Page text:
My father is upset with me. I am not calling enough. I am not calling because I have a baby, and the exhaustion has pushed me to the edge of survival. Each day’s challenge consists of: keep baby alive, keep myself alive, do not murder the neighbors who throw parties loud and late. But my sin is that I am not calling.

My father thinks I am not calling because my mother has won me away from him.

“It is the natural course of things for parents to die before their children, so consider me dead,” he writes.

I consider him dead.

A few months later, my consideration falters, and I send him pictures of his grandson. He takes this as an attempt to reconnect, which I suppose it is. He sends me a long list of events over the past 10 years that I am to explain to his satisfaction if I want a relationship.

I tell him what I really think.

He tells me what he really thinks. About me. About my mother, how pure she was when she was young, how vulgar she became as she aged.

I consider him dead.


I am visiting home, which is not home anymore and was hardly home when it was home. I visit the professor and his wife with my baby. They are both tender, playful. The professor smells the top of the baby’s head and says how wonderful it is to smell a baby’s head. From now on I will make a special point of smelling babies’ heads, at the very top, where the smell is the best.

My father has made himself dead by this point, so I do not visit him. He never meets his only grandchild. I did not, after all, explain things to his satisfaction.


That the professor does not behave himself is common knowledge. Everyone talks about it and yet no one talks about it. Including me. Why talk about something everyone knows?

Over the years, I notice something funny. I hear stories of women dropping out, women scarred. I do not know any of them. The ones I know are men, men who mysteriously falter, then stop.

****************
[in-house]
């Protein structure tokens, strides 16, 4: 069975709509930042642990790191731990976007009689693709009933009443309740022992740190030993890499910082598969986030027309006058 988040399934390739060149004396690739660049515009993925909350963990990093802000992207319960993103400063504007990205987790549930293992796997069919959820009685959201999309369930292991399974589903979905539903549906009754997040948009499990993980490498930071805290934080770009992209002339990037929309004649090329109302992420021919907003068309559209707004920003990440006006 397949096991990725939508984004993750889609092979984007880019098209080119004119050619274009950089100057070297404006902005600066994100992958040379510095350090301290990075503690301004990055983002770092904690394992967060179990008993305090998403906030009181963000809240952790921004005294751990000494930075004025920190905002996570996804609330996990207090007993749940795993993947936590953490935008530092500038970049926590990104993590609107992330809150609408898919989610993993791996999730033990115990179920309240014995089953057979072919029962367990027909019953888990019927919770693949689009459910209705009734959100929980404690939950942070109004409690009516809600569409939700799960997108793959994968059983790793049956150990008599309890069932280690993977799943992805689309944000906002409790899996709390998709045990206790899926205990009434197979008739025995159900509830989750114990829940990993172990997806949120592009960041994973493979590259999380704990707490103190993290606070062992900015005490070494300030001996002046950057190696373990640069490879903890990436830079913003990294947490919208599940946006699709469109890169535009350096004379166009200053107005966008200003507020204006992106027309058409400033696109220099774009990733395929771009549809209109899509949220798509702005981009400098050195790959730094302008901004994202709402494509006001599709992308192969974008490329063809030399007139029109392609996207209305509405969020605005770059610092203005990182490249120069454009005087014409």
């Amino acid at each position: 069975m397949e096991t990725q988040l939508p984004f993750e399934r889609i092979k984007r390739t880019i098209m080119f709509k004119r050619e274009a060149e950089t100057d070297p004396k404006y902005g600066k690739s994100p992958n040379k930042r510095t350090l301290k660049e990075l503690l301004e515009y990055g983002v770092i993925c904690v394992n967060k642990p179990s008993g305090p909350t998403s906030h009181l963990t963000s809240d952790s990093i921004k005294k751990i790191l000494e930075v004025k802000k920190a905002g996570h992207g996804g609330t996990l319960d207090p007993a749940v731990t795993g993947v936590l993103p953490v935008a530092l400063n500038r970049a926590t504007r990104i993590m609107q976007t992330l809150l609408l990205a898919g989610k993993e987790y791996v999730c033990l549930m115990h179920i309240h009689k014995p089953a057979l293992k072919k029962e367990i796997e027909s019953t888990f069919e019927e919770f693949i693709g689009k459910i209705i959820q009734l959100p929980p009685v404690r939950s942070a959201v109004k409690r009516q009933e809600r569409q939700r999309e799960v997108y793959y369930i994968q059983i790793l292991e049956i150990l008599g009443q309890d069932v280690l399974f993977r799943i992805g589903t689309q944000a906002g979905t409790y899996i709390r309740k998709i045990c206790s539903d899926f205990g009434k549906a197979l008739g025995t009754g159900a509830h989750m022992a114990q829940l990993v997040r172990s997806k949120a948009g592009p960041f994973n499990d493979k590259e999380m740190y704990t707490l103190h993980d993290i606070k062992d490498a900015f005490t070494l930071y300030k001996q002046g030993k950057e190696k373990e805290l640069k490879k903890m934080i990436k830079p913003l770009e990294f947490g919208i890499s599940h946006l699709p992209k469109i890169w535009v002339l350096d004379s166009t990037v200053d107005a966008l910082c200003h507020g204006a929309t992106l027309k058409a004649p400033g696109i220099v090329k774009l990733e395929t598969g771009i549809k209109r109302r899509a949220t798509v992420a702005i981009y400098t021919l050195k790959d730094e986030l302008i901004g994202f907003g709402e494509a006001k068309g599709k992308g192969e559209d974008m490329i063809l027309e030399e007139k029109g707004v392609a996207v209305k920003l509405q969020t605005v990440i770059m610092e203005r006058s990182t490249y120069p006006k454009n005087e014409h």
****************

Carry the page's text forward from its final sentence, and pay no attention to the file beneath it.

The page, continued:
I argue with a friend whose confidence seeps away over his years of working with the professor. I think I see a connection between his loss of faith and the way the professor treats his students. Maybe all those jokes about them, about the scholars they might become, left their mark. He denies it. The professor is great. It is his own fault that he stopped being able to do the thing he had been doing well for so long.

Sometimes I think men would rather suffer the whole burden of their failures than admit that someone has the power to hurt them.

But only some men.


I am at a conference with the professor. He cites my paper in his talk, the paper I could only write for him once I left. It is going well.

That evening we have drinks with the conference organizer and his graduate students. I ask the professor what software he used for a certain project. He gets angry.

“Why should I tell you? You went to study with her. You’re part of her school now.”

“I am just as much your student.”

“Everyone wants something from me. You do the work yourself.”

“I am asking about methods, not results.”

“Well, I did the work.”

I remember something.

“You had a graduate student do the computer stuff.”

“Well, I paid for the work.”

The local students look horrified, as does our host. I go to the bar bathroom, close the door, and start crying. I wonder at my ability to reproduce patterns, to find teachers to continue the drama my parents began. Then I wipe my face and go back to the table, doing my best to seem untouched.

Later, we call a cab for the professor, who is stumbling.

“I can’t let anyone love me,” he says softly. I give him a hug and fold him into the car. The next time he emails he seems to remember nothing. I answer politely, warmly even.

He did not ask me to consider him dead. But I do.



Irina Dumitrescu is an essayist and scholar of medieval literature.

Editor: Krista Stevens
Copy Editor: Cheri Lucas Rowlands

The Top 5 Longreads of the Week

A rhesus macaque monkey sits on the edge of the swamp along the Silver River in Ocala, Florida. (Getty Images)

Here are five stories that moved us this week, and the reasons why.

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1. “Judge, Lawyer, Help, Case Dismissed”

George Chidi | The Intercept | October 31, 2021 | 8,064 words